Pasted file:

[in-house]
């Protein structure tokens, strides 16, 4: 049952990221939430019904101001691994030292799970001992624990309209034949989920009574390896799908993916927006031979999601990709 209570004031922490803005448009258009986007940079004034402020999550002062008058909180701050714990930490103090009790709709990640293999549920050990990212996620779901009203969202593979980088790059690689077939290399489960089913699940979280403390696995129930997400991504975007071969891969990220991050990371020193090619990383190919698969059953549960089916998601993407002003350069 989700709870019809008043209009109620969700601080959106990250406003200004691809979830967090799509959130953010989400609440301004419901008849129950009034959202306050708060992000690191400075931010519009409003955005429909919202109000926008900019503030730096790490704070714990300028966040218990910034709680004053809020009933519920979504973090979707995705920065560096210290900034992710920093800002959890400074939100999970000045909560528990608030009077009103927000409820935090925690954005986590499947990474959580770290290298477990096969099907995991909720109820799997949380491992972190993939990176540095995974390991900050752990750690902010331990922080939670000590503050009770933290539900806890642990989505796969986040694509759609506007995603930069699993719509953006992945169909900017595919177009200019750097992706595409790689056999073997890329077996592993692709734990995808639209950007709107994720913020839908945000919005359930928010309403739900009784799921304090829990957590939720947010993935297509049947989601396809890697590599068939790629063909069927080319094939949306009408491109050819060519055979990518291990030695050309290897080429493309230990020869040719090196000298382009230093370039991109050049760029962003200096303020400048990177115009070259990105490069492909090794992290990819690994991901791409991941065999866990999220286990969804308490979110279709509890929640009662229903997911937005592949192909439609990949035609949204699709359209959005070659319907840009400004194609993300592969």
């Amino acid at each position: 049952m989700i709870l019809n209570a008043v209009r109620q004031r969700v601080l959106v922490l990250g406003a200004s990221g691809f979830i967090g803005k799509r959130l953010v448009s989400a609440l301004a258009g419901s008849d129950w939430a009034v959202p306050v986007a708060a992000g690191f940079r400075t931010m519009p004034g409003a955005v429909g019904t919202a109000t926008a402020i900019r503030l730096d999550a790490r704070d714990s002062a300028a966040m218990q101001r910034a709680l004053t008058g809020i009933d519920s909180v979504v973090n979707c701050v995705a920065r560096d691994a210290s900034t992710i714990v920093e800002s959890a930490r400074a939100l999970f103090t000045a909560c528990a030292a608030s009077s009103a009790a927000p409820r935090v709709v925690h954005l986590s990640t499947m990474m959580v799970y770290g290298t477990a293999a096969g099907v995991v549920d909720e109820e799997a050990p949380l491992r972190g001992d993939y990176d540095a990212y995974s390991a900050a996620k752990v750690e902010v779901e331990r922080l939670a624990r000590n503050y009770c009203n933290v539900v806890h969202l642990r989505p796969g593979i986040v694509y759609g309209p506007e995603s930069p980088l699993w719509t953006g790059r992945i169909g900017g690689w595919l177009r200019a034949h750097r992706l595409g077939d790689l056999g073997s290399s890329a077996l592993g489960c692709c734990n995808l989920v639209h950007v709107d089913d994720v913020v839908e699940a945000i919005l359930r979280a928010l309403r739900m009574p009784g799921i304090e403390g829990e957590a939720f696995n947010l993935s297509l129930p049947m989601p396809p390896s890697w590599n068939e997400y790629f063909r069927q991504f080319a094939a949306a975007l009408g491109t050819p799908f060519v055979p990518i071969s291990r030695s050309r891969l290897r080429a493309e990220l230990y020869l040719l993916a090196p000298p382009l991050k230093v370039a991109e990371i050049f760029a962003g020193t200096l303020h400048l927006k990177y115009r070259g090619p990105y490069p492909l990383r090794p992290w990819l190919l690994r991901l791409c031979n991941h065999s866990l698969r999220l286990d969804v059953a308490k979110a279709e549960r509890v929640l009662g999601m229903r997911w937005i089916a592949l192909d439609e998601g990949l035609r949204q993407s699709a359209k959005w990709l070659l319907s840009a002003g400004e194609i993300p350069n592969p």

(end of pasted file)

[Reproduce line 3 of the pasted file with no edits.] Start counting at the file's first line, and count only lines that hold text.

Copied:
């Amino acid at each position: 049952m989700i709870l019809n209570a008043v209009r109620q004031r969700v601080l959106v922490l990250g406003a200004s990221g691809f979830i967090g803005k799509r959130l953010v448009s989400a609440l301004a258009g419901s008849d129950w939430a009034v959202p306050v986007a708060a992000g690191f940079r400075t931010m519009p004034g409003a955005v429909g019904t919202a109000t926008a402020i900019r503030l730096d999550a790490r704070d714990s002062a300028a966040m218990q101001r910034a709680l004053t008058g809020i009933d519920s909180v979504v973090n979707c701050v995705a920065r560096d691994a210290s900034t992710i714990v920093e800002s959890a930490r400074a939100l999970f103090t000045a909560c528990a030292a608030s009077s009103a009790a927000p409820r935090v709709v925690h954005l986590s990640t499947m990474m959580v799970y770290g290298t477990a293999a096969g099907v995991v549920d909720e109820e799997a050990p949380l491992r972190g001992d993939y990176d540095a990212y995974s390991a900050a996620k752990v750690e902010v779901e331990r922080l939670a624990r000590n503050y009770c009203n933290v539900v806890h969202l642990r989505p796969g593979i986040v694509y759609g309209p506007e995603s930069p980088l699993w719509t953006g790059r992945i169909g900017g690689w595919l177009r200019a034949h750097r992706l595409g077939d790689l056999g073997s290399s890329a077996l592993g489960c692709c734990n995808l989920v639209h950007v709107d089913d994720v913020v839908e699940a945000i919005l359930r979280a928010l309403r739900m009574p009784g799921i304090e403390g829990e957590a939720f696995n947010l993935s297509l129930p049947m989601p396809p390896s890697w590599n068939e997400y790629f063909r069927q991504f080319a094939a949306a975007l009408g491109t050819p799908f060519v055979p990518i071969s291990r030695s050309r891969l290897r080429a493309e990220l230990y020869l040719l993916a090196p000298p382009l991050k230093v370039a991109e990371i050049f760029a962003g020193t200096l303020h400048l927006k990177y115009r070259g090619p990105y490069p492909l990383r090794p992290w990819l190919l690994r991901l791409c031979n991941h065999s866990l698969r999220l286990d969804v059953a308490k979110a279709e549960r509890v929640l009662g999601m229903r997911w937005i089916a592949l192909d439609e998601g990949l035609r949204q993407s699709a359209k959005w990709l070659l319907s840009a002003g400004e194609i993300p350069n592969p």